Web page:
Introducing the Engaged Journalism Experiments Directory, a (beta) list of tests to better engage your community
Browse 30+ ready-to-go experiments from organisations across Europe and beyond and then add your own
posted on 09 January 2020
Today, we’re launching the Engaged Journalism Experiments Directory, the latest resource from the Engaged Journalism Accelerator to inspire news organisations to create more impactful relationships with their communities.
Organisations have kindly shared details of their experiments, including how long they ran these for, the tools they used and the barriers they came up against, so others can learn from these and try them for themselves.
Experiments submitted to our beta directory include:
an email campaign to re-engage former paying customers, resulting in a 30 per cent open rate and three offers of support for an investigation
office hours with reporters on Facebook Live, which regularly attracted an audience of 2,000-4,000 viewers
a partnership with a high school to teach students about solutions journalism, which received great feedback and led to a podcast created by two participating students
Browse through the experiments or filter them by country or topic (such as engagement and distribution, or commissioning and storytelling) to find one that you could try in your own organisation.
What's so important about experiments?
Journalists and editors in news organisations across the world have some ideas about what their communities want from them. But those assumptions aren’t always grounded in experience and can be misplaced. Not only that but the risk of placing a bet on developing a new product or feature that users don’t actually want or need is high. So publishers, particularly small and medium-sized organisations, must embark on a continuous process of designing, prototyping and testing their way to serving the needs of their communities.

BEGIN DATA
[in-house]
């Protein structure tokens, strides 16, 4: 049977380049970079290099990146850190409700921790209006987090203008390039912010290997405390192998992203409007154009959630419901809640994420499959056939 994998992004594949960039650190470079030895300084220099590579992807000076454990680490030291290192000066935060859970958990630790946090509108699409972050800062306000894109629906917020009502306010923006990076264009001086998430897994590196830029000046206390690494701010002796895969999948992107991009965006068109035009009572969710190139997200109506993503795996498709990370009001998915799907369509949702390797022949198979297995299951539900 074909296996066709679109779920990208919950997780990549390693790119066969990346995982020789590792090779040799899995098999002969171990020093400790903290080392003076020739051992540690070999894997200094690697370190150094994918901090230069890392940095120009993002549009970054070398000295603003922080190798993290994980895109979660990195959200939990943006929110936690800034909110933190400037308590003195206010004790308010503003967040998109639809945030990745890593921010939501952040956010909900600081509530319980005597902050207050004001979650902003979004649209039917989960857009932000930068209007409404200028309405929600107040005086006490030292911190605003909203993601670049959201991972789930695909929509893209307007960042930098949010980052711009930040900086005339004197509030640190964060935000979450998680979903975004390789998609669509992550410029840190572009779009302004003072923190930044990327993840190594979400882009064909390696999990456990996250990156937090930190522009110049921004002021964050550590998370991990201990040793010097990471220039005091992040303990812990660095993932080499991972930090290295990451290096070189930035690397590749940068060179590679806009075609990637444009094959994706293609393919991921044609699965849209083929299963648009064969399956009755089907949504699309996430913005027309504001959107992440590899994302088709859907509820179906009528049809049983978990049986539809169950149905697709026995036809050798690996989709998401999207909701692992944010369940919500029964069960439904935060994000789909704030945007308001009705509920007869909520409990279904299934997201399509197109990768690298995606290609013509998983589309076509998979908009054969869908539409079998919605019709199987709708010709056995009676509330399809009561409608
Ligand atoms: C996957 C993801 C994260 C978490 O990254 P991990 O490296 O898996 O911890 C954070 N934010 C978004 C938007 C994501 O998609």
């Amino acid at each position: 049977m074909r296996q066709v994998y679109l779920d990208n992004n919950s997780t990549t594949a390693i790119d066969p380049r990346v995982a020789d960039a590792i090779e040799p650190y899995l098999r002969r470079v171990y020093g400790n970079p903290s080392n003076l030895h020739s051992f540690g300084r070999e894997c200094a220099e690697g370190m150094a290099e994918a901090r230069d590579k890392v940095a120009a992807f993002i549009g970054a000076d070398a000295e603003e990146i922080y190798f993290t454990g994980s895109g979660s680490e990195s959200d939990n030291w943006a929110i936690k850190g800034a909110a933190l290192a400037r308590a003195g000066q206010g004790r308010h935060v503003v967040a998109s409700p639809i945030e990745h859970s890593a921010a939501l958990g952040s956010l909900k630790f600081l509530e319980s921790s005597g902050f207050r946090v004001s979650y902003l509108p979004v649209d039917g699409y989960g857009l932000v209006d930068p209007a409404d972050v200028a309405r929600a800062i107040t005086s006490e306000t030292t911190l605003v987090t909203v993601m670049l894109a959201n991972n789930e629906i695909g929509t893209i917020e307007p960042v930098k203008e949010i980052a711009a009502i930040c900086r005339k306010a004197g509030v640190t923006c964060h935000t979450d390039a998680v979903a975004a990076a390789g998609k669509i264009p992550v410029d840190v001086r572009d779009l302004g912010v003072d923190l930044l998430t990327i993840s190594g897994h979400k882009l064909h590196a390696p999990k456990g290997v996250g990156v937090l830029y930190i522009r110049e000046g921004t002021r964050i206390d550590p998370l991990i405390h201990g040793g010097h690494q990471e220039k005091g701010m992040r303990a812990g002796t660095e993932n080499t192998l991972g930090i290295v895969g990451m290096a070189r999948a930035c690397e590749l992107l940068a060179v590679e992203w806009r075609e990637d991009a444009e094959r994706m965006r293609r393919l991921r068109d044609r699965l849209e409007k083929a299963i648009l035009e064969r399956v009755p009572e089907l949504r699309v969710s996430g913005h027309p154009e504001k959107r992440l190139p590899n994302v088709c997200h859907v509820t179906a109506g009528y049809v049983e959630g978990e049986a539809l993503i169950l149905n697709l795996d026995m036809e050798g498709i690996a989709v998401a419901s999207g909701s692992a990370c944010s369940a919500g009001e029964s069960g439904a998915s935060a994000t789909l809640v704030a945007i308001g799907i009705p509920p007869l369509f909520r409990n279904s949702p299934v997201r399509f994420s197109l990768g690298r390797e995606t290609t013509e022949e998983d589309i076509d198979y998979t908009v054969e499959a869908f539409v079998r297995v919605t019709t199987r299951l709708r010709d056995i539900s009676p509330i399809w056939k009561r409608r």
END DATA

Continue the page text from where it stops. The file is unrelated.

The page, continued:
When the Accelerator thinks about experiments, what we mean by an experiment is a test or trial that has a clear aim, measures of success (also known as Key Performance Indicators) and an end date to evaluate what has been learnt. An experiment doesn’t always mean launching something shiny and new; it could also mean improving something that your organisation is already doing or stopping something that is rarely used or has little impact and seeing if users miss it.
Success isn’t a defining characteristic either: some of the best experiments are ones which have failed and still yielded lots of insight.
If you’re interested in reading more about the role of experimentation in news organisations, we recommend the following articles:
When we spoke to journalists across Europe, the idea of experimenting with engaged journalism approaches appealed to them. But, time and time again, they told us they didn’t know where to start nor did they have much time or resources to invest in trying new ideas.
Those two insights suggested that we could make it quicker and easier for news organisations of all sizes to find and try out experiments that help them discover a model for community engagement that works for them. You can read more about the directory here.
By launching this resource in beta, we hope to gather feedback from practitioners across Europe about the experiments in this directory as well as its format, so that we can develop a more useful and comprehensive index.
There are three ways we envision people will use the directory:
Sort - you can filter columns to find news organisations that you're interested in (for example, you might want to look at organisational structures that are non-profit)
Search - you can look for a particular organisation that you know is working closely with its community (try 'collaborative' or 'Walkin Talkin' for starters) or look for specific terms to see where they appear (for example, 'podcast' or 'Facebook')
Scan - you can browse when you have some downtime and see what you find!